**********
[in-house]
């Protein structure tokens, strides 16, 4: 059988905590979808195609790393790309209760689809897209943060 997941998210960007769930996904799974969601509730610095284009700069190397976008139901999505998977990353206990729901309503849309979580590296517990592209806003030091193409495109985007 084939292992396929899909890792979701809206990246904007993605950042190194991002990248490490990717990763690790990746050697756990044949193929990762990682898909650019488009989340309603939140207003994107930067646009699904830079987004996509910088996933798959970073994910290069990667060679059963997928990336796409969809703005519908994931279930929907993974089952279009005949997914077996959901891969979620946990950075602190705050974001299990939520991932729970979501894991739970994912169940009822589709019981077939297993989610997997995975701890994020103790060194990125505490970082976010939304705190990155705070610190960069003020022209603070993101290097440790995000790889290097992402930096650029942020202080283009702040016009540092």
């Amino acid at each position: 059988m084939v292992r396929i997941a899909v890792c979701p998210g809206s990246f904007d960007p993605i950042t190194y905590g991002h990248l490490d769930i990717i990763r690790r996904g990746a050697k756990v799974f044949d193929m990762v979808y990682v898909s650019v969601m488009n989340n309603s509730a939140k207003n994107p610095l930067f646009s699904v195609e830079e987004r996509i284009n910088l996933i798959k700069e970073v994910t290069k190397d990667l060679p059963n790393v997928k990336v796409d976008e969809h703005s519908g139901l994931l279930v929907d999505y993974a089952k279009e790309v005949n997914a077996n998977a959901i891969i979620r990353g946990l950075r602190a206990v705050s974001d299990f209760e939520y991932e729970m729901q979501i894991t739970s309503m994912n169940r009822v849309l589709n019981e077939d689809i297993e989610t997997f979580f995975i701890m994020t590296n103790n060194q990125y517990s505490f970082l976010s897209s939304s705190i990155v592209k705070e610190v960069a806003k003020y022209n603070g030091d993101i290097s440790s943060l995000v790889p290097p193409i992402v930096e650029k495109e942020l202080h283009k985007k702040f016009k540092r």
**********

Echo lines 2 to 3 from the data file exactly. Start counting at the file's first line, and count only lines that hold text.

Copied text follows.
């Protein structure tokens, strides 16, 4: 059988905590979808195609790393790309209760689809897209943060 997941998210960007769930996904799974969601509730610095284009700069190397976008139901999505998977990353206990729901309503849309979580590296517990592209806003030091193409495109985007 084939292992396929899909890792979701809206990246904007993605950042190194991002990248490490990717990763690790990746050697756990044949193929990762990682898909650019488009989340309603939140207003994107930067646009699904830079987004996509910088996933798959970073994910290069990667060679059963997928990336796409969809703005519908994931279930929907993974089952279009005949997914077996959901891969979620946990950075602190705050974001299990939520991932729970979501894991739970994912169940009822589709019981077939297993989610997997995975701890994020103790060194990125505490970082976010939304705190990155705070610190960069003020022209603070993101290097440790995000790889290097992402930096650029942020202080283009702040016009540092």
């Amino acid at each position: 059988m084939v292992r396929i997941a899909v890792c979701p998210g809206s990246f904007d960007p993605i950042t190194y905590g991002h990248l490490d769930i990717i990763r690790r996904g990746a050697k756990v799974f044949d193929m990762v979808y990682v898909s650019v969601m488009n989340n309603s509730a939140k207003n994107p610095l930067f646009s699904v195609e830079e987004r996509i284009n910088l996933i798959k700069e970073v994910t290069k190397d990667l060679p059963n790393v997928k990336v796409d976008e969809h703005s519908g139901l994931l279930v929907d999505y993974a089952k279009e790309v005949n997914a077996n998977a959901i891969i979620r990353g946990l950075r602190a206990v705050s974001d299990f209760e939520y991932e729970m729901q979501i894991t739970s309503m994912n169940r009822v849309l589709n019981e077939d689809i297993e989610t997997f979580f995975i701890m994020t590296n103790n060194q990125y517990s505490f970082l976010s897209s939304s705190i990155v592209k705070e610190v960069a806003k003020y022209n603070g030091d993101i290097s440790s943060l995000v790889p290097p193409i992402v930096e650029k495109e942020l202080h283009k985007k702040f016009k540092r």